The Strangeness of AP 2020

The+Strangeness+of+AP+2020

Photo by Elysia Hahn

Article by Marine Savoure, Writer

In these last few months, the coronavirus has impacted every facet of our lives. As high-school students finish up AP testing, the extent of this impact is felt with a new intensity. While a majority of exam programs worldwide—such as the worldwide IB exams, the English A levels, the French Baccalauréat—announced that they would cancel their 2020 exams, the College Board opted for an alternative route. Instead of the usual three-hour tests, the 2020 AP exams have changed to 50-minute online exams. With 92% of ASIJ students taking 3 or more APs in their high-school careers, the impact of this decision was widespread in our community. 

For sophomores, the modified exams omitted a crucial testing experience. Sophomore Kokoro Igawa commented, “I’m definitely worried as to how different they’re going to be next year. This year was supposed to be the year that we were going to learn how to take AP exams. We don’t have that anymore.” For juniors, the tests were the last AP scores for college applications. Junior Kevin Yang’s opinion of the 2020 APs is one shared by many: “This year’s AP exams were definitely not an accurate measure of proficiency in those classes. Squeezing in a whole year’s worth of content into a one or two questions is just not feasible.” 

Furthermore, as all tests of the same AP subject were administered at the same time worldwide, ASIJ students took this year’s exams at 1:00 a.m., 3:00 a.m., and 5:00 a.m. Junior Elysia Hahn commented, I really don’t see the point in the world taking these exams at the same time if we don’t even get the same questions.” She added, “I’ve been trying to switch my sleep schedule and start studying from when I wake up but periodically I feel like just giving up,” voicing a common sentiment among ASIJ students.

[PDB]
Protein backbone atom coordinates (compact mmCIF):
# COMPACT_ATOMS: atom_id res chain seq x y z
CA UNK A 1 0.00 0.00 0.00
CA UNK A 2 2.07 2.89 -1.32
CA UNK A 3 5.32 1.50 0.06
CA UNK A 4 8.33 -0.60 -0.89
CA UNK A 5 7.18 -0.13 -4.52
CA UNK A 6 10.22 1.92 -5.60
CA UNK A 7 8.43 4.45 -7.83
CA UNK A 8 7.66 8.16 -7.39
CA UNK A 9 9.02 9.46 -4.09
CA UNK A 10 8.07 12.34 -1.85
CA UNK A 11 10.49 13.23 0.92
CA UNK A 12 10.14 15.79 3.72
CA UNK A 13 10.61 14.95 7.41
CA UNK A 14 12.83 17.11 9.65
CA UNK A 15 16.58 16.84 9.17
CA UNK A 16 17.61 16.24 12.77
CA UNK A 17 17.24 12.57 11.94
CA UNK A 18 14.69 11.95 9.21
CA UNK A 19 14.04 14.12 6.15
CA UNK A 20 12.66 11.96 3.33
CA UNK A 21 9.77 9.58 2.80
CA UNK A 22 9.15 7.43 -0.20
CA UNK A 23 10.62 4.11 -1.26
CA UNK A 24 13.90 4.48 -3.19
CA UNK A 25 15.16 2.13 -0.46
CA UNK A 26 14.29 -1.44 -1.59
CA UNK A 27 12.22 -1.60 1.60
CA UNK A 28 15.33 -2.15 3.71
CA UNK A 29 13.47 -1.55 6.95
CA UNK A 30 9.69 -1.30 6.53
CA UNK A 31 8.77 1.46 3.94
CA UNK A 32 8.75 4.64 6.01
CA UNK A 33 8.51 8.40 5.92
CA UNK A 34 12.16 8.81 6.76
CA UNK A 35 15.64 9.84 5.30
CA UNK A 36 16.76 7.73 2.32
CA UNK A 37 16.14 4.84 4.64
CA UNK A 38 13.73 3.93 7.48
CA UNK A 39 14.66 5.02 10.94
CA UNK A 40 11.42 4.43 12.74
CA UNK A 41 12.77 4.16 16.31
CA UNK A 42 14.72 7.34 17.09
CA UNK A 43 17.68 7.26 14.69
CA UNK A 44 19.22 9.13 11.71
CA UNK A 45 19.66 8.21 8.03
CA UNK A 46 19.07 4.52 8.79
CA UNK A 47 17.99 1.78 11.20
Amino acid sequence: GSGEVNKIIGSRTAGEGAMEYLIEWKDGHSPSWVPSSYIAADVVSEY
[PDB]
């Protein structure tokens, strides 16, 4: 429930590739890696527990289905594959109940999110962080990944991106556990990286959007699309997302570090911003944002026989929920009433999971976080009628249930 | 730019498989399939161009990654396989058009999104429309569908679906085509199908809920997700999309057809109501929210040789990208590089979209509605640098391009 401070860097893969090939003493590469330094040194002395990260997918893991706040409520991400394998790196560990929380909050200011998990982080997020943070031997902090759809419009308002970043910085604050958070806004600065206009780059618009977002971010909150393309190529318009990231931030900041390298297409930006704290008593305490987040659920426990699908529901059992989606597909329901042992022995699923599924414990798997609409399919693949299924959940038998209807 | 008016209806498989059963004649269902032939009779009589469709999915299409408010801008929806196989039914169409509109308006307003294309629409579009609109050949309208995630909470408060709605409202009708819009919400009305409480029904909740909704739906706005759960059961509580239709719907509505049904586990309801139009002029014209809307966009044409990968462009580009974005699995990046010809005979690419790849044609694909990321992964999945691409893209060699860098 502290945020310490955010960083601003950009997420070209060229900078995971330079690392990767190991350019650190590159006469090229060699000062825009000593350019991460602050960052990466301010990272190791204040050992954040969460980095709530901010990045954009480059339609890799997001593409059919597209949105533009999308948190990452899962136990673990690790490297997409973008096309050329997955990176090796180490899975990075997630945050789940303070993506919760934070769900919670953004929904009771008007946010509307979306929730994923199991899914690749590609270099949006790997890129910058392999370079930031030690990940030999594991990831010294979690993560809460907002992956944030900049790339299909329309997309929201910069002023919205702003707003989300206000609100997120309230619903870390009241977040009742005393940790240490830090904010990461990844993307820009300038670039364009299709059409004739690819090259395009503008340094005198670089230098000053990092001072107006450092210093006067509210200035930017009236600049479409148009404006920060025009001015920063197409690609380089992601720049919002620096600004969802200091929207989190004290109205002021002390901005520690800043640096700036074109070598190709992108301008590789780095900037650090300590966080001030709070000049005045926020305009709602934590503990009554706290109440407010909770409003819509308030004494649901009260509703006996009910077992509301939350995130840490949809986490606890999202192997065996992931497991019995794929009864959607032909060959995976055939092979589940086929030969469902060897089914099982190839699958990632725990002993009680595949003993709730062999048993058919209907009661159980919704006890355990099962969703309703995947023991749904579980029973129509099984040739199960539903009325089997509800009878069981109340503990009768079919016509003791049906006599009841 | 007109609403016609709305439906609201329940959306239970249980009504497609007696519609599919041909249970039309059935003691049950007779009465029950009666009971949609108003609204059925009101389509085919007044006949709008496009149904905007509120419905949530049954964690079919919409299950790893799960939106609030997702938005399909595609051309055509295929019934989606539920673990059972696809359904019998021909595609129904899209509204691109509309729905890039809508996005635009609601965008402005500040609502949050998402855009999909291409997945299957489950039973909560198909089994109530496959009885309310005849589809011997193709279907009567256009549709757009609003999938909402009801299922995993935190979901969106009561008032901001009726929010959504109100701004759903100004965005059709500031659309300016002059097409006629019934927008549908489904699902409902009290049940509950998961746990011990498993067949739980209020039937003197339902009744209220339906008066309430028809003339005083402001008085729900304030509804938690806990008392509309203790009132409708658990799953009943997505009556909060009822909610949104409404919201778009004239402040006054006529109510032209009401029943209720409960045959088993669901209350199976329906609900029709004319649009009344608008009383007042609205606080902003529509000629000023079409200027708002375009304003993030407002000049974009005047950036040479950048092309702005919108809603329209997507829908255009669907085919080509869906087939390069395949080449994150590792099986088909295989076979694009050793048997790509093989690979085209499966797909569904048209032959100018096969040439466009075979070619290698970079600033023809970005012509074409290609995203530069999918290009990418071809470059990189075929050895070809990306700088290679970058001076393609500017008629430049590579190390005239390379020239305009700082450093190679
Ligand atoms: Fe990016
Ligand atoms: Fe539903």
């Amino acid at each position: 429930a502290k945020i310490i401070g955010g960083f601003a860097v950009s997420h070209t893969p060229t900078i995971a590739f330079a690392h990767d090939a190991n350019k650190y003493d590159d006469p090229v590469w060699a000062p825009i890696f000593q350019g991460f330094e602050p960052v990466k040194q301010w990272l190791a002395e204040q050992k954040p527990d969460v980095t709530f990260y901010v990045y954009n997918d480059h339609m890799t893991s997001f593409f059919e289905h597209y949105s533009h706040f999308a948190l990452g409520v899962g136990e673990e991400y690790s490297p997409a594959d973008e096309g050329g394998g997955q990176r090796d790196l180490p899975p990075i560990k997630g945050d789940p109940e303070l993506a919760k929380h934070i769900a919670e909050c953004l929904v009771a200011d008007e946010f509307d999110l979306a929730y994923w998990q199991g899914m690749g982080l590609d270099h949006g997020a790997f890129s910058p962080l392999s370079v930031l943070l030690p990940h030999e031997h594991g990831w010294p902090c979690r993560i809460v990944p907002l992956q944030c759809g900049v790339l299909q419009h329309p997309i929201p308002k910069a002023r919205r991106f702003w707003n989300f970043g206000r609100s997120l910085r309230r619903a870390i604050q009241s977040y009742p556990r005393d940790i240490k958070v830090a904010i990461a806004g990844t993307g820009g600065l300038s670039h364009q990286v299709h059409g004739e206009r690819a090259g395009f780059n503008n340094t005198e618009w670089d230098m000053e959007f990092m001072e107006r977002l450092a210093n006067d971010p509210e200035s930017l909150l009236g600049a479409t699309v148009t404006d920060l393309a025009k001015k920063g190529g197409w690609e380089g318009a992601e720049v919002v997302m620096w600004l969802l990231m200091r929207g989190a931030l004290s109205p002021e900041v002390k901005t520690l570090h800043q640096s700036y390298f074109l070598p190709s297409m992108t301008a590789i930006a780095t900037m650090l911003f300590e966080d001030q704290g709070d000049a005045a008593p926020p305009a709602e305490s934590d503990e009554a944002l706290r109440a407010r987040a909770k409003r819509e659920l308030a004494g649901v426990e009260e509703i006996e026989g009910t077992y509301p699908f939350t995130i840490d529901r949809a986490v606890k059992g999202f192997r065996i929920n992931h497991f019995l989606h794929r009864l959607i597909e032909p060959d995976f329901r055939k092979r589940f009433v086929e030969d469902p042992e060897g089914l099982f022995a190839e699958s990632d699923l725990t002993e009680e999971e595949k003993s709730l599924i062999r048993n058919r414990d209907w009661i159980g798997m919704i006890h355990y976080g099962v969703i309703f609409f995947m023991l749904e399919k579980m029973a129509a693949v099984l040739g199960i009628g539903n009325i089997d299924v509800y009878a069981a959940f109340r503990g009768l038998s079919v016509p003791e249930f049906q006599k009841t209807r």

While these negative aspects of the AP-exam situation can only be acknowledged and pushed through, ASIJ counselor Ms. Raggio maintained that we must put the importance we assign to APs into perspective. Of all the aspects taken into consideration in the college-application process, AP scores rank 11th out of 16 factors [see chart]. “On the other end of this is a university system that understands what you’ve had to do,” she says. First acknowledging that the time zone situation is “awful and reprehensible,” Ms. Raggio added that the College Board’s decision to maintain the exams may actually work out favorably.

Photo via NACAC Admissions Trend Survey

Raggio explained, “If they don’t go as well as you had hoped, they’re easy to put in the context of ‘that student tested at 3 a.m. so let’s kind of put it aside and not let it have too much importance.’ But, if you do great, then I think it does have the potential to be an advantage to you.” Regarding preparation for 2021’s three-hour exams taken by rising juniors and seniors, Ms. Raggio said, “I actually think that by doing it under these terrible circumstances [this year], the normalness of being in a school setting will hopefully be all the preparation that you need.”  

Despite this year’s testing disadvantages, junior Elysia Hahn said, “We can’t forget that we’re so fortunate to even be able to test and have a safe home with our families and food.” According to a report by the US Federal Communications Commission, 6% of Americans, or 19 million people, lack access to broadband internet connection (FCC). Additionally, 33% of all Americans report “they or someone in their household has taken a pay cut or lost a job—or both—because of the COVID-19 outbreak” (Pew Research). Worldwide, there are grave concerns about the food situation. According to the World Bank, “an estimated 265 million people could face acute food insecurity by the end of 2020, up from 135 million people before the crisis.”

In light of this global crisis, junior Manou Richter commented on our fortunate circumstances: “There are so many people in worse situations than me, who have no control over their lives right now. I’m just trying to keep a positive attitude and put things in perspective.” Richter’s positive attitude might help other ASIJ students as they reflect on this year’s highly unusual AP exams.